Monday, December 11, 2017

Everybody Knows

Everybody knows that the dice are loaded
Everybody rolls with their fingers crossed

When I step in to get MRI results from my doctor, I am nervous. There are people who ask why... both people who have experienced the cancer world and people who haven't so it's not a naive approach (or maybe it is though which one is more naive would be a fair question). And while I've been probably properly accused of being arrogant more than a few times in my life, the one thing I avoid is hubris, try to avoid challenging whatever God rules the universe and somehow, somehow walking into an MRI results appointment assuming it's all going to be okay, seems like hubris encapsulated.

There are a couple of reasons for this, when you're waiting in a cancer waiting room by definition everyone in the room is sick or at least is there for an illness. Sometimes the wait is short sometimes it's quite long but either way I guess that's what you're supposed to do... after all it's called the waiting room. In Austin where we don't experience much cold weather, we had snow between the MRI and the results. It led to school being cancelled and my medical appointment being delayed for a couple of hours, longer than a half marathon takes me so it's forever. The waiting room included snow and was outside for a bit and at least Kiana enjoyed being an angel in it. In the modern age where people are telling me they're praying for me I'm not sure what to this day I've refused to pray for anyone with me to beat cancer when they mean not die from it because to me beating it is dealing with it right. But when they ask me if I believe in angels, of course I do, one lives in my house.

But as you walk into the Austin Cancer Center with your daughter and your fiancee for the first time, you realize the wedding formalities and ceremonies may be about 8 months away but you're already family even if you haven't figured out all the details. Kiana sat in the waiting room and said the pictures are the same. I had no clue what she was talking about and my mind was trying to make sure she wasn't 'doing hubris.' How could she possibly know the pictures are the same? We hadn't even seen the MRI images yet! Plus unlike I did for a few years where I'd take a copy home, I haven't done that for a couple of years since it only took me half a decade to realize I couldn't read them and sitting there trying to figure out myself served literally no purpose than to feed anxiety. But she kept insisting and I finally listened and she pointed out that there were painting prints on opposite walls where on one wall they were just sideways of what they were from the other side. I took pictures and rotated them to confirm but she was right. I honestly couldn't remember if I'd ever noticed the pictures before much less that they were the same but she noticed it on her first visit at this office. Was this some rorsarch test or lazy decorating? She'd said it so loudly that a couple of the other people in the waiting room looked up, one smiled at us, the other looked annoyed at us.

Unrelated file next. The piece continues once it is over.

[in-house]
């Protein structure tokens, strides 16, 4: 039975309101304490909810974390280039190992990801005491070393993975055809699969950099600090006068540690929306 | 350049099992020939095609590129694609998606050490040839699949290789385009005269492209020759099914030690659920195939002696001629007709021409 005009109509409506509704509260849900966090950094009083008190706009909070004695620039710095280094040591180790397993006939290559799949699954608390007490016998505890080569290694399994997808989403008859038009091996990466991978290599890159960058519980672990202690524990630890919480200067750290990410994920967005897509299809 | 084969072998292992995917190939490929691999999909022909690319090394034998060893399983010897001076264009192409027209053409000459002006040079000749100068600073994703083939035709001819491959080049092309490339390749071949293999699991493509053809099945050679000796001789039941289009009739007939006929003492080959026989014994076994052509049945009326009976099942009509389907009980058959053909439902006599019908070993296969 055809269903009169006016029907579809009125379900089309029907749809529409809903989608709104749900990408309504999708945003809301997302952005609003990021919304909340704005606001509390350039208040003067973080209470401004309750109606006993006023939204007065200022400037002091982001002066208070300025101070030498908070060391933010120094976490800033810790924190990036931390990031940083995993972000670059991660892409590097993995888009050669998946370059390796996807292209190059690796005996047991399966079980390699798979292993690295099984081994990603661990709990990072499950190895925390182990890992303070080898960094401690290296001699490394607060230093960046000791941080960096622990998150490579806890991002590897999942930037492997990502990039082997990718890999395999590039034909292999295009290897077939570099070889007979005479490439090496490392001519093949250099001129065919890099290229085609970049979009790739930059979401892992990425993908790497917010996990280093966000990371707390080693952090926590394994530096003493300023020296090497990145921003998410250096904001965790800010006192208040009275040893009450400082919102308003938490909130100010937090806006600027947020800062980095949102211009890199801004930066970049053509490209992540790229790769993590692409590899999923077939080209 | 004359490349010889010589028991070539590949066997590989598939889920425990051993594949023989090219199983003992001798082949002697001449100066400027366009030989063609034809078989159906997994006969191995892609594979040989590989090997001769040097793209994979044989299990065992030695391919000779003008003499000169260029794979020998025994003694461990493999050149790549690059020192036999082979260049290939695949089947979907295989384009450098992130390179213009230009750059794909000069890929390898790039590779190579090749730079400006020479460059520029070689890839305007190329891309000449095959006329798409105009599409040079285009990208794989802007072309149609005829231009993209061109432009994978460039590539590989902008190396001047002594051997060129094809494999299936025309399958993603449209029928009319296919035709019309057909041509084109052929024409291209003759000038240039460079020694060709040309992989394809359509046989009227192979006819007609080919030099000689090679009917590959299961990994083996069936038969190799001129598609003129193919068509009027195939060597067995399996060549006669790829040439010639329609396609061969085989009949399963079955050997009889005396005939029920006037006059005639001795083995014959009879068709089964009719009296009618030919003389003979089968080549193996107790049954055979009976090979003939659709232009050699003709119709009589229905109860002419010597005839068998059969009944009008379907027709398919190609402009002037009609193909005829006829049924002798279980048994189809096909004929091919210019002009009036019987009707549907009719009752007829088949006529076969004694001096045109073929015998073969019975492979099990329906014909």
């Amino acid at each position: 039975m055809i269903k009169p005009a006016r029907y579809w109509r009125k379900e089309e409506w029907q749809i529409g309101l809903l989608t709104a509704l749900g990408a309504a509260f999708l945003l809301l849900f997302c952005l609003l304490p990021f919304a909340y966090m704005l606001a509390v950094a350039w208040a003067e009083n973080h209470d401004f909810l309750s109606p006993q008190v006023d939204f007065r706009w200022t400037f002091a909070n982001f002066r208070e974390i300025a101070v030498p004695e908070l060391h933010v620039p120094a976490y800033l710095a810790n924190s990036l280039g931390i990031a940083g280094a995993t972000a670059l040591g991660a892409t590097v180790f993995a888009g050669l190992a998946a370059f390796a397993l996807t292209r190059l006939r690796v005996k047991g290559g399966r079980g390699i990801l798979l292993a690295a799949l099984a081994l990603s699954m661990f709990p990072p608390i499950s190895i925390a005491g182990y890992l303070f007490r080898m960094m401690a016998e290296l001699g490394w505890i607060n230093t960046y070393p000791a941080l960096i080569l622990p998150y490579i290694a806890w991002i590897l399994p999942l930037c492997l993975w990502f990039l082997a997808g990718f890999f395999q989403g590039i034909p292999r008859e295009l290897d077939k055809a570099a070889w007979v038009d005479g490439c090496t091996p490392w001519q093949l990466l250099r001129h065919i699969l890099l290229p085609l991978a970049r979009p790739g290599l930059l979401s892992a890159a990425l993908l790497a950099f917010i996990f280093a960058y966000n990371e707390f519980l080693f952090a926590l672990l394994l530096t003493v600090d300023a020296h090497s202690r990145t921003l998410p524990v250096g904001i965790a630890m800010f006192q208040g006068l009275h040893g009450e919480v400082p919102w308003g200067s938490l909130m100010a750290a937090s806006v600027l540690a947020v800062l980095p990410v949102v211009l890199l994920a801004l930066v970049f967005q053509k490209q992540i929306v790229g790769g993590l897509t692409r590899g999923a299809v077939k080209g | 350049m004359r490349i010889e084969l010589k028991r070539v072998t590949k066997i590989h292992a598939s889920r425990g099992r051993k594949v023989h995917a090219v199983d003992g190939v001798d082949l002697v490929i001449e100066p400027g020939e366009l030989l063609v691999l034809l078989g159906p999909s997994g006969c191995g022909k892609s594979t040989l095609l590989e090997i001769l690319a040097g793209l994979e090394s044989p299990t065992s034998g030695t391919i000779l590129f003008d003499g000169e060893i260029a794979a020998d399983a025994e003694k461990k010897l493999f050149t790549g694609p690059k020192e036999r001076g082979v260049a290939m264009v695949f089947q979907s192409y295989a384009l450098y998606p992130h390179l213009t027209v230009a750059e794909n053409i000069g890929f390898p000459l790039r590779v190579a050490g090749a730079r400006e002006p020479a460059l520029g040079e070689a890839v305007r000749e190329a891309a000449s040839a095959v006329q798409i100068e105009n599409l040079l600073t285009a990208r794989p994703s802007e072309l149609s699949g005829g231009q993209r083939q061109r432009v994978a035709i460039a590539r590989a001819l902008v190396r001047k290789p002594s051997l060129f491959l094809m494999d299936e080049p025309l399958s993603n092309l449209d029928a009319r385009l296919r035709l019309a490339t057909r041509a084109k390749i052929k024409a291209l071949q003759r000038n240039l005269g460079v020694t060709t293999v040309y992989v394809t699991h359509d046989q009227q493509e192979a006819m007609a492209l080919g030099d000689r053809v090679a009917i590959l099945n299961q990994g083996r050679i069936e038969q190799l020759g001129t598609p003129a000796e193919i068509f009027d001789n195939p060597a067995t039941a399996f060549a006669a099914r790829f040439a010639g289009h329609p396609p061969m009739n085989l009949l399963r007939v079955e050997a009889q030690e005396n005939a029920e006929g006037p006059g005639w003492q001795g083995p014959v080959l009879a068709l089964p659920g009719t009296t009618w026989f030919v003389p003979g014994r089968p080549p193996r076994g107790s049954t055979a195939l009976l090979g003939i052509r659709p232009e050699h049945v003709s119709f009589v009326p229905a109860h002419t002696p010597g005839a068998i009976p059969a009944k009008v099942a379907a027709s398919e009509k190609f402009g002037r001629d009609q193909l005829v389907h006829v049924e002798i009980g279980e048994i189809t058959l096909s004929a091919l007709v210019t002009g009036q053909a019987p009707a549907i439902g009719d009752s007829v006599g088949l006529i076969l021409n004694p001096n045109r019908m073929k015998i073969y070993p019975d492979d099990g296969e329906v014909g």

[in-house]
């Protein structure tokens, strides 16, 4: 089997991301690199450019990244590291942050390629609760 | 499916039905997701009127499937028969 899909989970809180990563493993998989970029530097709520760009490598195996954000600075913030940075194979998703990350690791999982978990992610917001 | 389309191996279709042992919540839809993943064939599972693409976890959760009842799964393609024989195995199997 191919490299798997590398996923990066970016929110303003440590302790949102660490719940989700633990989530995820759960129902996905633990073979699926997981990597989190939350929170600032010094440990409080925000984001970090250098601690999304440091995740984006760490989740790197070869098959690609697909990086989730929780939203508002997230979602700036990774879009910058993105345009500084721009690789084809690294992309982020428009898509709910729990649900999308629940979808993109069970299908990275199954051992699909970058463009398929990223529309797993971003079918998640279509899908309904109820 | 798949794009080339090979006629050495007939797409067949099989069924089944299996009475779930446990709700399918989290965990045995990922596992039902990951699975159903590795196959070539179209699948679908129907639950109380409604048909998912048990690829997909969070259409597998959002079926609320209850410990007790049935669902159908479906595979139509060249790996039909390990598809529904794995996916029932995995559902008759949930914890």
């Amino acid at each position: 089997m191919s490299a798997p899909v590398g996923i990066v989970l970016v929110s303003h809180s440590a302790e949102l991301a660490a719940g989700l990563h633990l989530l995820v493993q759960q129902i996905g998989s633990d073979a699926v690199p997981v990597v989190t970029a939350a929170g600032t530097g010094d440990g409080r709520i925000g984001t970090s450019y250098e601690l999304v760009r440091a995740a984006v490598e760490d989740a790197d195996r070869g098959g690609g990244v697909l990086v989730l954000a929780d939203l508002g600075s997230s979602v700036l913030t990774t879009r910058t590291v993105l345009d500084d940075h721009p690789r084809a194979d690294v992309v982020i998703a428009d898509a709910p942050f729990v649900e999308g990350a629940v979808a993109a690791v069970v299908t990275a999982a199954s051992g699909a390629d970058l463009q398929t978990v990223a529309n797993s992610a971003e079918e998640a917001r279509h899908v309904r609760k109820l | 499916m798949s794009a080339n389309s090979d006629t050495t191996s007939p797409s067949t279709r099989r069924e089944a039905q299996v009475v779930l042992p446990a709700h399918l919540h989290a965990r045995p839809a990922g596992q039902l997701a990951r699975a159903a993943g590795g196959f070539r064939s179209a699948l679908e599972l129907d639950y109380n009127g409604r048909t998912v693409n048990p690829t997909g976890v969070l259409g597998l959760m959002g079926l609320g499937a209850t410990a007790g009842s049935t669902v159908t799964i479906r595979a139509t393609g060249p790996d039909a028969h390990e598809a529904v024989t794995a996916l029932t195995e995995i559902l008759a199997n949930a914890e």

I sat there and thought and worried and was nervous. I thought of some 'cancer' siblings. I have a friends all over the country that have brain cancer, some the same and some different but 7 of us always have our MRI's and results within a few days of each other. Five of the sevens of us have had their tumor regrow since I met them. At the one in June two of them ended up having their tumor grow after years of silence... coincidentally it was two of the other three who had ever ran a marathon both of which I met through running after cancer so there were two things to bond over. But it also shows that well... long distance running didn't make you immune from regrowth but even though they've been doing treatment they are both still standing and running. One of those cancer siblings who also knows a few people in the community where we have overlapping MRI's said that she almost feels like that if you think about the statistics that if she's honest when she thinks about us and the results that it feels like Russian roulette. Russia is just getting such a bad rap on so many levels this day. Everybody knows in that room and community that not everyone wins against cancer and since I've chosen to be part of this community I've been to too many hospices and funerals. Everybody knows that the dice are loaded and so we keep rolling with our fingers crossed because we know some good guys have lost.